Best Book I Have Not Read

Writing, Reading, Teaching, Life, Attempting to Balance it All

You’ll find me most of the time… August 28, 2012

Filed under: Africa,Dakar,International School of Dakar,Senegal — bestbookihavenotread @ 5:34 pm

Over at my new blog abroadinsenegal.wordpress.com

Come check it out. You’ll ever enjoy reading along with my adventure or think that I’ve lost my mind by giving up all things familiar for the next several years. You decide.

I’m still going to post BestBook posts that I think belong here, but my daily posting can be found over there.

 

Dakar –Impressions of Senegal April 8, 2012

 

“Wow!” sums up what my husband and I thought of our week in Senegal. “Wow!” is extra appropriate because in Wolof it translates to “good

I had been warned that the airport could be a very trying experience so I was prepared for the worst. I actually found it no worse than the time we had flown to Cabo, Mexico. Quite a few airports that I have been to (including JFK) have poor signage to start with, throw in a foreign language, and a bunch of people who want to “help” you get your bags, and you do get some chaos. The best advice someone gave me was to remain Zen and politely keep saying no to anyone pushy about “helping”.

I could not get over the fact that the ocean could be seen almost everywhere we drove. I know I’m a landlocked Ohioan, but it was beautiful and very present! Some of the beaches were rocky (like the one to the left) but there were also sandy beaches.

There was a lot of construction in various phases all around. As we were landing, my husband did have a “Oh bleeep! What have we done?” type of moment as it was hard to tell if things were going up, coming down, or both. Once we were on the ground, it was a different story. We found the Senegalese to be extremely friendly and willing to accept my very bad French.

We were picked up by the head of the school and started our visit with a tour of the school and grounds, as well as touring the new construction that is taking place (a four story building that will house the middle school and high school students). We even got to meet some of people who were just getting out of church that takes place (International Christian Fellowship) at the school on Sundays.

I loved the school campus and had the opportunity to spend three days on campus with the outgoing head of curriculum and other administrators from the school. I was even fortunate enough to be present for a half-day professional development day for the school. I’m used to Ohio schools where the classrooms are around the perimeter of a school and hallways are on the inside. ISD was like many other warm weather climate schools where the hallways were on the outside and open-aired with the classrooms behind (like my nieces’ school in California). I was able to feel the ocean breeze the entire time I was on campus, which I just adored.

 

Despite that fact that there a few worries about the fact that it was the election run-off day, everything was very peaceful and there was a general feeling of pride that the Senegalese had an election, not a coup like Mali. While we were eating dinner on the Atlantic, the restaurant staff had the television on in the background and were so delighted when Macky Sall was first declared the winner and then congratulated it by President Wade, who lost his bid for re-election. They could hardly wait to go and tell everyone in the restaurant the results.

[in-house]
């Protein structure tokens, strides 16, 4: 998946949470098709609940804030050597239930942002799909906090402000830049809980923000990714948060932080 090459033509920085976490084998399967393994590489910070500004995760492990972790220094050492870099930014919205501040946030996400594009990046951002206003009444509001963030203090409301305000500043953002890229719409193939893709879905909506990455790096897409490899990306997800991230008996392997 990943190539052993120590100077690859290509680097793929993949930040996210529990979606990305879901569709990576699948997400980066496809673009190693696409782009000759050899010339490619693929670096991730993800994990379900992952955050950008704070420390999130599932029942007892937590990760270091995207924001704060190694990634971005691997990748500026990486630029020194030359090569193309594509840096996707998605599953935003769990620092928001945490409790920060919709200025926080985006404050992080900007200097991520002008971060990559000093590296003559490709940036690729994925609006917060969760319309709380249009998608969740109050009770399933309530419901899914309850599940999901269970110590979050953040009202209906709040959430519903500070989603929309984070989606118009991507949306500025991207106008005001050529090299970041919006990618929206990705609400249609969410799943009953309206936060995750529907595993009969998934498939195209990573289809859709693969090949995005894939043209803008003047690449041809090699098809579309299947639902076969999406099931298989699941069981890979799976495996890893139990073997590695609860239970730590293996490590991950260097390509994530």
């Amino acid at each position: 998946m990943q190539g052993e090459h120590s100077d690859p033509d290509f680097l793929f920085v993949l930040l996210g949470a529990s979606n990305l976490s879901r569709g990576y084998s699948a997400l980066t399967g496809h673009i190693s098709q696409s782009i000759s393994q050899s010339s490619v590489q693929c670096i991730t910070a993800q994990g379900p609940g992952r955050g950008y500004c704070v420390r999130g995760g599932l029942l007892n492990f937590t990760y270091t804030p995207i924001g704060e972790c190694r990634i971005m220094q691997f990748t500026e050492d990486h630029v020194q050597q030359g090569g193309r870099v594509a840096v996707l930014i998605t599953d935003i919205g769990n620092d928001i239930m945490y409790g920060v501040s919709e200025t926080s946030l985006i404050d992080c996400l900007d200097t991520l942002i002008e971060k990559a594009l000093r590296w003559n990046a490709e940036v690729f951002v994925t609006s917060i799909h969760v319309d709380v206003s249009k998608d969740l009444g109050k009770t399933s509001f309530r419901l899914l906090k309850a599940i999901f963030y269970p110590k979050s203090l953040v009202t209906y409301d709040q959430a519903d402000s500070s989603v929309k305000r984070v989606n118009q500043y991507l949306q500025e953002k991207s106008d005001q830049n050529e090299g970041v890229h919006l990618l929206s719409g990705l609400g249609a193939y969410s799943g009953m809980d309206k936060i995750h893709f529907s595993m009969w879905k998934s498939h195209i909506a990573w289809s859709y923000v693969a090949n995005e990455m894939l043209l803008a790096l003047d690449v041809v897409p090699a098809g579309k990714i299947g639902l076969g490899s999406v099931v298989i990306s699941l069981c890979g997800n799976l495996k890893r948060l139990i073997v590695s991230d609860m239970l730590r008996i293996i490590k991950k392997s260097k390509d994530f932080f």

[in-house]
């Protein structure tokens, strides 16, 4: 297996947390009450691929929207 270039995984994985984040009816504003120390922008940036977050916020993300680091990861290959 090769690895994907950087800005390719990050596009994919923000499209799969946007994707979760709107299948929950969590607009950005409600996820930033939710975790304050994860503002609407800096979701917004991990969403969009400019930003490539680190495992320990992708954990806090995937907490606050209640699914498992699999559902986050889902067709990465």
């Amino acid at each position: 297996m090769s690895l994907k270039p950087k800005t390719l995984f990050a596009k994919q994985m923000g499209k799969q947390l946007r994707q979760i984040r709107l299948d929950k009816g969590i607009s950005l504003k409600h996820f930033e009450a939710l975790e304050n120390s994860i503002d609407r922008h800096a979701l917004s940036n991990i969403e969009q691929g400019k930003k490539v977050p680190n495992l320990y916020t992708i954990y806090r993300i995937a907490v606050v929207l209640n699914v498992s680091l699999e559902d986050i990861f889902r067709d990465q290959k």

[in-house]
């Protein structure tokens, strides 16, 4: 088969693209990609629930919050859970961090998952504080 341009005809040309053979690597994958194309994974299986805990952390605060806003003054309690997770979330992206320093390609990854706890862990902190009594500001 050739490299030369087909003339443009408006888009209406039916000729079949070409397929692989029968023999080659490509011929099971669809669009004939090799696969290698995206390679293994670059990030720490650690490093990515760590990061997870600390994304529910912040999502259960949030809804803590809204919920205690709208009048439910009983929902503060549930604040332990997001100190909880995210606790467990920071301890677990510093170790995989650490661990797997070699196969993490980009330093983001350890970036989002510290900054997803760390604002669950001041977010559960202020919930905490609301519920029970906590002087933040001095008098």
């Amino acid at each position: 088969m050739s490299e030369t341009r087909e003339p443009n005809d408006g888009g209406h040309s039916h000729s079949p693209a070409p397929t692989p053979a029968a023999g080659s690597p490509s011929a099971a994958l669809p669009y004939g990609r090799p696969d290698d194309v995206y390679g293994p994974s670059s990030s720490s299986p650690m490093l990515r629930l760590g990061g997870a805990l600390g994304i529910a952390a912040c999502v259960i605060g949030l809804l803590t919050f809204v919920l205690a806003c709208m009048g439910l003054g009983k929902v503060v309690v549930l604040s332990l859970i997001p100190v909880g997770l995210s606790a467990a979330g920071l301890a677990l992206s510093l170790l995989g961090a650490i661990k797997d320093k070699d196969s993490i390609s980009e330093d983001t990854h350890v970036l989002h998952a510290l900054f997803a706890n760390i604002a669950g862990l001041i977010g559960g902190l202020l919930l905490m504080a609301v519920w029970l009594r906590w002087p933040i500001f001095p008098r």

The staff at the s

chool was wonderful and so welcoming and helpful. We were able to visit several of their homes to see the different types of housing provided by ISD. They were all great and even nicer than anything I would have thought to expect. We got to see where we will probably be living and I loved that it was near other staff members and within walking distance of the school.

During our visit we had fun posting things on my Facebook account such as:

Things you’ll never hear in Granville #1-
me “Careful- don’t step on that goat leg?
friend-”Was it just a bone or was there flesh on it?”
Guy-”Hoof, fur, and everything.”

For the most part, it was life as normal (ha, ha) in a warm environment with the sound of French running in the background whenever we weren’t at school. Then there were things like the trampoline park next to the ocean and the mixture of horse-drawn carts on the roads along with the cars, goats wandering freely, little stall-like ‘stores’  alongside the roads, and people peddling items such as cashews, oranges, and other items. It’s going to be an adventure and one I’m very glad I have the opportunity to have.

 

By the way, what is an International School? February 22, 2012

Hi Readers,

I’ve accepted a position as the head of Curriculum for the International School of Dakar. It’s located in Senegal, West Africa. The school is Preschool through grade 12, housed on one campus, overlooking the Atlantic Ocean. I’m including some general information about International Schools and specifically ISD.

International Schools are loosely defined as “schools that promotes international education, in an international environment, either by adopting an international curriculum such as that of the International Baccalaureate, or by following a national curriculum different from that of the country the school is located in” (specifically American in this case).